Ken Foreman, Seattle Pacific coaching great, dead at 96
SEATTLE (AP) — Ken Foreman, the longtime Seattle Pacific track coach who was the head women’s coach of the 1980 U.S. Olympic team that boycotted the Moscow Games, died Sunday. He was 96.
During his five decades at Seattle Pacific, Foreman also coached cross country and basketball, was athletic director and led the effort to build Royal Brougham Pavilion.
After missing out on chance to direct the U.S. women in Moscow, Foreman led the U.S. teams in the 1983 World Championships and 1986 Goodwill Games.
Selected the National Coach of the Year in 2000, he was a charter member of the Falcons Hall of Fame in 2003. He also was a member of numerous other Halls of Fame, including USA Track & Field, the U.S. Track & Field and Cross Country Coaches Association and the Washington State Track & Field Coaches Association.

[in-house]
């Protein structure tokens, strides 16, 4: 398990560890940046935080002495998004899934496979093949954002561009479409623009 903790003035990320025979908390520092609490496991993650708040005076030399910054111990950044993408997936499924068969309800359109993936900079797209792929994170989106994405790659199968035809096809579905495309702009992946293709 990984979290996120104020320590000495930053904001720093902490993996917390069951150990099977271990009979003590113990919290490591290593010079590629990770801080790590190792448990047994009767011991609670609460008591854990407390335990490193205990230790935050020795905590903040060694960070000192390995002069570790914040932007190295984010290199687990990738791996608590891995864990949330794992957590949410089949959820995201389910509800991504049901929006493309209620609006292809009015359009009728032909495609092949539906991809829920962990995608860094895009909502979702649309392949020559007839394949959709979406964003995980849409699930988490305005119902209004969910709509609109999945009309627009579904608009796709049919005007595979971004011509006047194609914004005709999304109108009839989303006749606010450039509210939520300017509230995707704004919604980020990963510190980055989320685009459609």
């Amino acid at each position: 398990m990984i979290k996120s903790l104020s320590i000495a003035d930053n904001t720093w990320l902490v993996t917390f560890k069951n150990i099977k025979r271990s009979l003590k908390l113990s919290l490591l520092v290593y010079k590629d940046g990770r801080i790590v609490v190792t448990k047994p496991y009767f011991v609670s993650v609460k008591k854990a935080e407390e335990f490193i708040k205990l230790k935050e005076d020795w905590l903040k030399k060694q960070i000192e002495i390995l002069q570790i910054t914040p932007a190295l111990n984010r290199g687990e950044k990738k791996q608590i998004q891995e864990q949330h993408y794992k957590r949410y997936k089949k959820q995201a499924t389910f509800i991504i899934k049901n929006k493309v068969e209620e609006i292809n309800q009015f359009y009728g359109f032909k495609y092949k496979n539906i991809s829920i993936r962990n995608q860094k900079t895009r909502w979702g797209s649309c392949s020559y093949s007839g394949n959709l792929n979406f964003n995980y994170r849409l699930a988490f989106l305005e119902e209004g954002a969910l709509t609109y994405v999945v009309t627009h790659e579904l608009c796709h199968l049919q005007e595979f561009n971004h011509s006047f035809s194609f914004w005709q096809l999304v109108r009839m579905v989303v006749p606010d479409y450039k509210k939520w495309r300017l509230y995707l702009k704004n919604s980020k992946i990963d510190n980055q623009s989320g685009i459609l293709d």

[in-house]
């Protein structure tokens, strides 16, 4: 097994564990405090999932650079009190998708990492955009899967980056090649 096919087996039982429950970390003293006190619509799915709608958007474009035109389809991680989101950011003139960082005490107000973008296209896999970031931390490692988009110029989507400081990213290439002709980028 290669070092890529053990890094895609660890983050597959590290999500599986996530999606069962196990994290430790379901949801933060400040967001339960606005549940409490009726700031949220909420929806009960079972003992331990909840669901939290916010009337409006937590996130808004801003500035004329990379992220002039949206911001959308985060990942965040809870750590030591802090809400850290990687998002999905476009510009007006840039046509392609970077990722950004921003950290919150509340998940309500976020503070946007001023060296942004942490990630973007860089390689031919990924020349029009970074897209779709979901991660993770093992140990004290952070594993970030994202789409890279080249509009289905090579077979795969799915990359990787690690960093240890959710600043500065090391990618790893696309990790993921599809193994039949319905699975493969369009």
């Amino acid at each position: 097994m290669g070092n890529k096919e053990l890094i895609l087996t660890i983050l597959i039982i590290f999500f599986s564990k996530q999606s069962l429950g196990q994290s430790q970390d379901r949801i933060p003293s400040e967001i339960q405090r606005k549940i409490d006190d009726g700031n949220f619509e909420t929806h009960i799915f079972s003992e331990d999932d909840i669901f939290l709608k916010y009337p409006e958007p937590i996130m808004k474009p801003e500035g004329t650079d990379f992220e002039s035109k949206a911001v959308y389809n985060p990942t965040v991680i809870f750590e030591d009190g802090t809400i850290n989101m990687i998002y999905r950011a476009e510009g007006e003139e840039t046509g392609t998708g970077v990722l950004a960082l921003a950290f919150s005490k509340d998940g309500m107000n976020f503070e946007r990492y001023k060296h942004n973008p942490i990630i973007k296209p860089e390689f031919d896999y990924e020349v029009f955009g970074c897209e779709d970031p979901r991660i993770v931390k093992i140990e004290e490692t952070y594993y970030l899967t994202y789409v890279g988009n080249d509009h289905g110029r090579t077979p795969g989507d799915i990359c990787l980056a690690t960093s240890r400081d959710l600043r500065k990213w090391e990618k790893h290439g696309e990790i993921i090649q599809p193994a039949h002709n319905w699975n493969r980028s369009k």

From Seattle Pacific:
Born on August 29, 1922, Foreman was a college All-American at the University of Southern California as a gymnast and track and field thrower. The 25-foot rope climb was a men’s gymnastics event at the time and Foreman established an NCAA record on that apparatus and won two national championships before graduating in 1949.
Previously, as a high schooler in 1940, he became the interscholastic world record holder on the rope climb. After the outbreak of World War II, Foreman enlisted with the Coast Guard and served in the Pacific theater.
Foreman earned a doctorate at USC and the exercise physiologist worked extensively in the development of field tests to identify individuals having significant athletic potential.
Plans for a memorial service at Seattle Pacific will be announced at a later date.
Read more about his life and legacy here.